Bidens arguta Kunth
Bidens decolorata Kunth
Bidens heterophylla Ortega
Bidens longifolia DC.
Bidens luxurians Willd.
Bidens tetragona (Cerv.) DC.
Bidens warszewicziana Regel
Coreopsis aurea Dryand. ex Aiton
Coreopsis coronata Walter
Coreopsis ferulifolia Jacq.
Coreopsis lucida Cav.
Coreopsis luxurians (Willd.) P. Pell.
Coreopsis nitida Cav.
Coreopsis tetragona Cerv.
Coreopsis trichosperma aurea (Dryand. ex Aiton) Nutt.
Diodonta aurea (Dryand. ex Aiton) Nutt.
Diodonta leptophylla Nutt.
Flowering plant - an invasive species in El Tamaral, Sierra Madrona, Spain
Photograph by: Javier martin
Bidens aurea is a very variable, herbaceous, perennial plant producing one or more erect stems from elongate rhizomes. It usually grows from 50 - 100cm tall but exceptionally can reach 250cm[
The plant has been shown to be an effective treatment for stomach ulcers. It is also perhaps used as a tea substitute. The plant has showy flowers and is sometimes grown as an ornamental[
Seeds easily adhere to clothing or animal fur thus facilitating easy dispersal[
]. The plant has become naturalized in
some Mediterranean countries and so has potential to become a weed[
Southwestern N. America - Arizona, south through Mexico to Guatemala
Normally a plant of wet habitats on intermountain plateaux; primarily at elevations from 1,800 - 2,700 metres, now particularly common in wet roadside ditches in cultivated fields, marshy areas along streams,
rarely a weed in dry open habitats[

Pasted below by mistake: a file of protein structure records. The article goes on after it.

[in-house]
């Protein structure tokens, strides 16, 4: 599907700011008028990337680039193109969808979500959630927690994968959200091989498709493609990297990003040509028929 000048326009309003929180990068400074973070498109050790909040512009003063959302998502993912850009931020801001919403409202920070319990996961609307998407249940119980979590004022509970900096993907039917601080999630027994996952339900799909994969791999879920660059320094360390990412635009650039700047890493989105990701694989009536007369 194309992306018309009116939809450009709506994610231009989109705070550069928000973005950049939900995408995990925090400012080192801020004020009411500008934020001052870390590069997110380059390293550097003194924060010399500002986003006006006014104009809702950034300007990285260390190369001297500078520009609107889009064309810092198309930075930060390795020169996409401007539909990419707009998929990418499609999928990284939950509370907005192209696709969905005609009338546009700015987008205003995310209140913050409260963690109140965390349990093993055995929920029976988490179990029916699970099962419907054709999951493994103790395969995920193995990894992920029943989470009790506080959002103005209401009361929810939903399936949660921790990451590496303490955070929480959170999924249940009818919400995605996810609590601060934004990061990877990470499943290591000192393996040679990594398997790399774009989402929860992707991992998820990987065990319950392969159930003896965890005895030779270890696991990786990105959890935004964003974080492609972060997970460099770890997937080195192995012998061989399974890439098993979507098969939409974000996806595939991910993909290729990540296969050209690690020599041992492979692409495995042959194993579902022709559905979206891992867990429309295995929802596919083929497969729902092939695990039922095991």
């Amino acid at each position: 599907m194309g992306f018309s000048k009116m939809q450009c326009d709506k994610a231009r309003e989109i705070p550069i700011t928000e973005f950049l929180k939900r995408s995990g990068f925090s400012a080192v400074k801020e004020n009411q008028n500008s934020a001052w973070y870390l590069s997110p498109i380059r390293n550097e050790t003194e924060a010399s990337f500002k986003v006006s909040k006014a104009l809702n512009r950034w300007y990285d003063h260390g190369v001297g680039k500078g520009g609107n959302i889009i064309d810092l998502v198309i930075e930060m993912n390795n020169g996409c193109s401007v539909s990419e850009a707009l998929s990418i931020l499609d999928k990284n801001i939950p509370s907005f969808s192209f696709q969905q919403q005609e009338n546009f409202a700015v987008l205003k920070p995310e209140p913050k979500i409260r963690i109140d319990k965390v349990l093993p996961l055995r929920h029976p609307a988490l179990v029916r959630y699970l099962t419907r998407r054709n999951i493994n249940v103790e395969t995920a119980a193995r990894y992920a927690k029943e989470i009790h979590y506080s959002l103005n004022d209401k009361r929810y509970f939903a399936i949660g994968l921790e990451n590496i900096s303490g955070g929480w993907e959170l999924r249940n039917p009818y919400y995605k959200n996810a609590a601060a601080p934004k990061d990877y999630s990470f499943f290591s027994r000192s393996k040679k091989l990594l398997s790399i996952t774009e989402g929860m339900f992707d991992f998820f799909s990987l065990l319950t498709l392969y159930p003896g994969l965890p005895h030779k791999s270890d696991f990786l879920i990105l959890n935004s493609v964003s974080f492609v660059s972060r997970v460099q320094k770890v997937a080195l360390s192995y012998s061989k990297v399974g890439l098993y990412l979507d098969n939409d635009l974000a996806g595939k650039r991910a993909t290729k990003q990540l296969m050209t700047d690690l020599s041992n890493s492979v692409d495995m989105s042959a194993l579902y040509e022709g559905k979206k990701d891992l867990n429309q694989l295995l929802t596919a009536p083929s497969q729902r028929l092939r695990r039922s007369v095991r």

|Cultivation Status||Ornamental, Wild
Bidens aurea is not hardy in the colder areas of the temperate zone, it tolerates occasional temperatures down to between -5 and -10°c[
Succeeds in any moderately fertile moisture-retentive soil in full sun[
]. Prefers a good well-drained soil[
]. Although various reports say that the plant does well in well-drained soil, in its native habitat the plant is often found in quite wet areas such as marshes[
The leaves are possibly used as a tea substitute[
The plant is antiinflammatory, antiulcer[
The flavonoids found in this plant have been shown to exert a protective influence on the stomach lining. In trials, an oral treatment with the ether fraction of the flavonoid extract om an ulcerated stomac led to increased mucus content accompanied by a proportional increase in proteins and hexosamines. There was also a marked increase of neutral and sulfated glycoproteins, which are protective substances in the mucus[
A diethyl ether extract of bidens (125 and 62.5 mg/kg body weight), administered in a single dose,has been shown to significantly decrease the macroscopic and microscopic ulcer index. Usually after 14-days of treatment the lesions were found completely covered with regenerative epithelium and a proliferation of blood vessels was observed. Application of acetic acid produced a significant increase in leukocyte infiltration (part of the inflammatory response) 7 days after induction of chronic injury; the macroscopic examination showed a drastic reduction of leukocyte infiltration in groups treated with bidens extract. These results suggest that the recovery of vascularization of the ulcerated area and the decrease of neutrophil infiltration are involved in the antiulcer effect of the flavonoids[
Seed - we have no information for this species but suggest sowing the seed in a greenhouse in the spring. Surface-sow or only just cover the seed and do not allow the compost to dry out. When they are large enough to handle, prick the seedlings out into individual pots and grow them on in the greenhouse for at least their first winter. Plant them out into their permanent positions in late spring or early summer, after the last expected frosts.
Division in spring.